Kari’s Law: Father of victim discusses long journey to see bill become law

Hank Hunt (Source: KLTV)
Hank Hunt (Source: KLTV)
Updated: Feb. 9, 2018 at 7:51 PM CST
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EAST TEXAS (KLTV) - A bill that began with a tragedy in a Marshall hotel room just over four years ago has passed Congress and is headed to the White House.

Kari's Law received final approval in the U.S. House just before dawn on Feb 9.

If signed into law by President Trump, the bill will ensure that anyone dialing 911 will get the help they need without being forced to dial an extra digit to reach an outside line.

"When I saw it on the news that it was headed to the White House that's when it sunk in that it's kind of, a little bit of emotion ... a little bit ... but it's been a long time  coming. Been a long four years," said Kari's father, Hank Hunt.

The final approval happened on a poignant day for the Hunt family. The vote fell on what would have been Kari Hunt's 36th birthday.

In December 2013, Kari Hunt was murdered in a Marshall hotel by her estranged husband, Brad Dunn. Dunn is serving 99 years in prison for her murder.

Kari's daughter, then 9 years old, was in that hotel room and tried calling 911 multiple times but the call never went through because the phone system required an extra digit to reach an outside line.

Hunt promised his granddaughter that what happened to her would never happen to another person. And so began a grassroots campaign for legislation that is now headed to the White House.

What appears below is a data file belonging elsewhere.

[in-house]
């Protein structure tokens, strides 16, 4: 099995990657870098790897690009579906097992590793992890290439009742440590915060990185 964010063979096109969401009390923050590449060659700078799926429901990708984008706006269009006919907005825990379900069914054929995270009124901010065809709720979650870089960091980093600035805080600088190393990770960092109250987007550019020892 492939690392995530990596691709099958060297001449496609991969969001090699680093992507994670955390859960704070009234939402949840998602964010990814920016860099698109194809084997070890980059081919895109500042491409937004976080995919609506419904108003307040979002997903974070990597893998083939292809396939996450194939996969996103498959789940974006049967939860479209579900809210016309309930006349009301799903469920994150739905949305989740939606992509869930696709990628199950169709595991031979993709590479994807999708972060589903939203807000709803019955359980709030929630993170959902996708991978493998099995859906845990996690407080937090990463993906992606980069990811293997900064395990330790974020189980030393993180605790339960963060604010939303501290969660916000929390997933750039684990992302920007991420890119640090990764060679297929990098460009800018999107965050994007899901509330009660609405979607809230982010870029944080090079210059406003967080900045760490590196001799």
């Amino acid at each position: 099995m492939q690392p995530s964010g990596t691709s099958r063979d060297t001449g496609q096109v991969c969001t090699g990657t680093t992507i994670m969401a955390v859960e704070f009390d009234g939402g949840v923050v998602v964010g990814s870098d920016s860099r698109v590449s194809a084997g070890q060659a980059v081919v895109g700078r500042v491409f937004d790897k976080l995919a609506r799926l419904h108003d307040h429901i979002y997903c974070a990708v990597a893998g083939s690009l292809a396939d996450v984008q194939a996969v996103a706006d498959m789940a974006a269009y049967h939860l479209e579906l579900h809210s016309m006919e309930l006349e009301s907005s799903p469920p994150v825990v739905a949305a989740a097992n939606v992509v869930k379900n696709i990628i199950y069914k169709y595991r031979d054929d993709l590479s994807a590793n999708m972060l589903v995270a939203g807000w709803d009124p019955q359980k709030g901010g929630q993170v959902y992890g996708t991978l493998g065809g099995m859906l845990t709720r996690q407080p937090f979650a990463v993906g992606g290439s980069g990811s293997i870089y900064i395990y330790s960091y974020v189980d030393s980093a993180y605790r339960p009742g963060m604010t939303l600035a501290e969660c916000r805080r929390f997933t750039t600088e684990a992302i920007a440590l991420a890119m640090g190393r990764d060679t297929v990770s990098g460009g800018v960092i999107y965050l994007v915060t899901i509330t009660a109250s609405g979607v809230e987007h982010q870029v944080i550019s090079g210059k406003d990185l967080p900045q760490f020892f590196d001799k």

"I made a promise to a 9-year-old that I'd fix it. Boy I was scared to death I'd never be able to hold up that promise, but I found the right people to help me with that," Hank Hunt said.

He's had a hard time believing it has been so difficult to call for help from some phone systems.

"911, it's on our police cars, ambulances, fire trucks, they teach it in school; parent do, grandparents do, and what good is it if it doesn't work," Hunt stated.

Hank learned it wasn't an expensive fix, but it took a tragedy and daily dedication to bring attention to the issue.

For most phone systems, the fix is simply a change in how a phone is programmed.

"Your phone's already capable of doing it. Make your phone work. Just make it work," Hunt pointed out.

"It's going to be hard to figure out what to do the next day when I get up because every day for the past four years has been: Kari's law, who do I need to contact, who do I need to call, am I supposed to be anywhere," Hunt said.

But there is still one more step. It needs presidential approval.

Kari's Law is expected to be delivered to the White House next week.

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